Will’s volunteer life in bustling Suva is nothing but ordinary until he meets his beautiful co-worker, Rani. The Indian woman turns out to be quite a rebellious young lady who isn’t afraid to take risks. Mesmerized by her allure, Will finds himself incapable of leaving her alone. After a few ‘friend dates’, they both agree to take their relationship to the next level. The only problem is that dating is taboo in Fiji’s Hindu community, much less dating someone of a different race.

Review

It is absolutely impossible to read this book and not cry tears of laughter. Will Lutwick’s story – however cheesy it initially appears – is the most incredible, the most bizarre, and the most hilarious tale you’ll probably ever hold in your hands. And, just to assure you, it describes real people and events, not imaginary ones.

At first glance, the memoir seems to be your conventional romance set in the lush landscapes of the Fiji islands: a boy arrives in a foreign country, meets the girl of his dreams, they fall head over heels in love with each other and then – against all odds – live happily ever after till death do them part (or an alternative version: they decide they can’t be together because of the vast distance that separates their homelands). Well, that would be too simple. In Will Lutwick’s book, the story goes more like this: a boy arrives in a foreign country, is struck by the exotic beauty of his lovely colleague, gets warned not to even attempt to hit on her, ignores the warnings, begins a relationship with the aforementioned colleague, learns what ‘cultural differences’ really mean, tries not to get killed by the girl’s highly traditional Hindu family and the whole Indo-Fijian community, comes up with a clever plan to save their love (and lives, for that matter), proudly succeeds. Sounds interesting, doesn’t it? Although the author’s experiences are indeed very intriguing, it’s what he learnt from them that makes the book so amazingly engaging.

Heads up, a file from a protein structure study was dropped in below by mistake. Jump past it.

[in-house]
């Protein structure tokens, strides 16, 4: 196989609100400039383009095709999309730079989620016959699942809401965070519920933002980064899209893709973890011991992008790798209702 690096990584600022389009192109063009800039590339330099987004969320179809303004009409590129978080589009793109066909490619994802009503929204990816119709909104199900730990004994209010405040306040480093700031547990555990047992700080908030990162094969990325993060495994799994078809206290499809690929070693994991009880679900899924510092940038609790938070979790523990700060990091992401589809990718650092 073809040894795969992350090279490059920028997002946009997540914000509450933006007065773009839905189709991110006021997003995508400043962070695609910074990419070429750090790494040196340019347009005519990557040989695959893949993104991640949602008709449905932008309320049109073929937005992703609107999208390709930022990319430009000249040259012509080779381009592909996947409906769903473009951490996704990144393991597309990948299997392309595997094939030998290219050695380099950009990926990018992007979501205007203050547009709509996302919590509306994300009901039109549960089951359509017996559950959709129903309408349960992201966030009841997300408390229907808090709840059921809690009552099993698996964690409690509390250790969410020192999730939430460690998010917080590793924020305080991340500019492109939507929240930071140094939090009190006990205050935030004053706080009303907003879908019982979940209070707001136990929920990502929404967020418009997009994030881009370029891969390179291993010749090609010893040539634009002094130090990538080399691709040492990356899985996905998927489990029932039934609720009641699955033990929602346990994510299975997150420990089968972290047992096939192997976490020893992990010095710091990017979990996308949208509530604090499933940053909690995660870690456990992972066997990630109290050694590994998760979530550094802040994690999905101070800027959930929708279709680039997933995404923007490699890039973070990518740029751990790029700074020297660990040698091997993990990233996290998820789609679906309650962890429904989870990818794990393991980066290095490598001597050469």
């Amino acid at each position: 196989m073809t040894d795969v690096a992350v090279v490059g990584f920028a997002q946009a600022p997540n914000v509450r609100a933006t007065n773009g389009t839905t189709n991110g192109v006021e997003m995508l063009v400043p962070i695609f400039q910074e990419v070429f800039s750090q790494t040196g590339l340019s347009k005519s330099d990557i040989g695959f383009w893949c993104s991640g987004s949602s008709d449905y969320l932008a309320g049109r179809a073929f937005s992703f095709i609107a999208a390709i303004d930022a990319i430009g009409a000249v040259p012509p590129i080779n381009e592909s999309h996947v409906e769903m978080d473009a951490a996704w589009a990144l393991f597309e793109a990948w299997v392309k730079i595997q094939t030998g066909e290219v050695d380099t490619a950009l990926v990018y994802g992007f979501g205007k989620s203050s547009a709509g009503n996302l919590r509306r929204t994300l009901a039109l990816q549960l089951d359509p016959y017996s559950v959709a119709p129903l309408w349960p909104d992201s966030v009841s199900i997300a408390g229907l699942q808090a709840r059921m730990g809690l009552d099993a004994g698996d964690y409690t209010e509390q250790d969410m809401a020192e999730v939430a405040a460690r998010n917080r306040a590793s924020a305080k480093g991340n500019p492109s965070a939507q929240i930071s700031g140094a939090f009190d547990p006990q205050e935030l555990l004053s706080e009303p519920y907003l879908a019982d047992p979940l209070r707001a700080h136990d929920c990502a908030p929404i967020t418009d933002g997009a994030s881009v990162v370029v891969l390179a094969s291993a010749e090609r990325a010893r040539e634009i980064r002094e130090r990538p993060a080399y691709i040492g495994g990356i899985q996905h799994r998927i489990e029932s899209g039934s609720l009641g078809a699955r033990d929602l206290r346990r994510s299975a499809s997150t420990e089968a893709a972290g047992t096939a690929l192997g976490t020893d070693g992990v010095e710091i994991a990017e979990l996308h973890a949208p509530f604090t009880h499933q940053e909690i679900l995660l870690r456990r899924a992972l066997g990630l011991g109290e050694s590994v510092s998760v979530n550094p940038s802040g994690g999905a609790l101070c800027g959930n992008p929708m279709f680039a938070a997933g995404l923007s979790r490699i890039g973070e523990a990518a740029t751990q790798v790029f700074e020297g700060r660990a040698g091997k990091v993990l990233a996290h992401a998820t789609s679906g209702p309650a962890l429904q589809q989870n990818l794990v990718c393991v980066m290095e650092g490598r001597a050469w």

There aren’t many non-academic publications that cover multiculturalism in Fiji. This title is a rare breed. Will Lutwick had an unparalleled opportunity to get to know the folkways of both native Fijians and emigrant Indians, which he subtly contrasts with each other, pointing out the similarities and differences between the two cultures. Of course, his main focus leans heavily towards the Hindu community – their conservative mindsets and ways of being. With disarming honesty, he writes about his (forbidden) love affair with Rani and the serious consequences it brought. He sheds light on deep-seated taboos, the concept of arranged marriages, caste system, and women’s rights (or rather, the lack thereof). He outlines dos and don’ts; he explains the strict ‘rules of engagement’. And he does it in the most compelling way possible. As a reader, you are not bored even for a split second.

Yes, the book is a real page-turner, which is largely the result of the author’s pleasant writing style – clear, concise, very straightforward, surprisingly dialogue-centred. Despite being considered a travel memoir, the title is not filled with a plethora of vivid, picture-like descriptions. You may not be able to imagine every corner of the Fijian archipelago, but you will most certainly learn quite a bit about its inhabitants and their fascinating cultures.

I could not recommend ‘Dodging Machetes’ more. This masterful blend of real-life account and novel-like storytelling is light-hearted, amusing, and wonderfully unravelling. Travel literature… It just doesn’t get any better than this.

BEST BOOKS ABOUT FIJI

‘Bula Pops!: A Memoir of a Son’s Peace Corps Service in the Fiji Islands’ by Michael J. Blahut, Michael J. Blahut III

This is unquestionably one of the best books about Fiji you’ll ever hold in your hands. Written by a father/son duo, the memoir is particularly recommended for those who would like to get to know the peculiarities of Fijian culture.

The extremely interesting narrative is filled with descriptions of local customs, traditions, practices, habits, and beliefs, which are not only informative but also very entertaining and enjoyable to read. Especially worthy of note are the younger Blahut’s observations – you can’t help but marvel at his intercultural competence.

‘Our Wealth Is Loving Each Other: Self and Society in Fiji’ by Karen J. Brison

Karen J. Brison’s book is a wonderful anthropological study that examines the challenges indigenous Fijians face as they try to reconcile their traditional values with modernity. The author shares stories of various individuals who prove that it is indeed possible to live according to the way of the chiefs without giving up personal autonomy.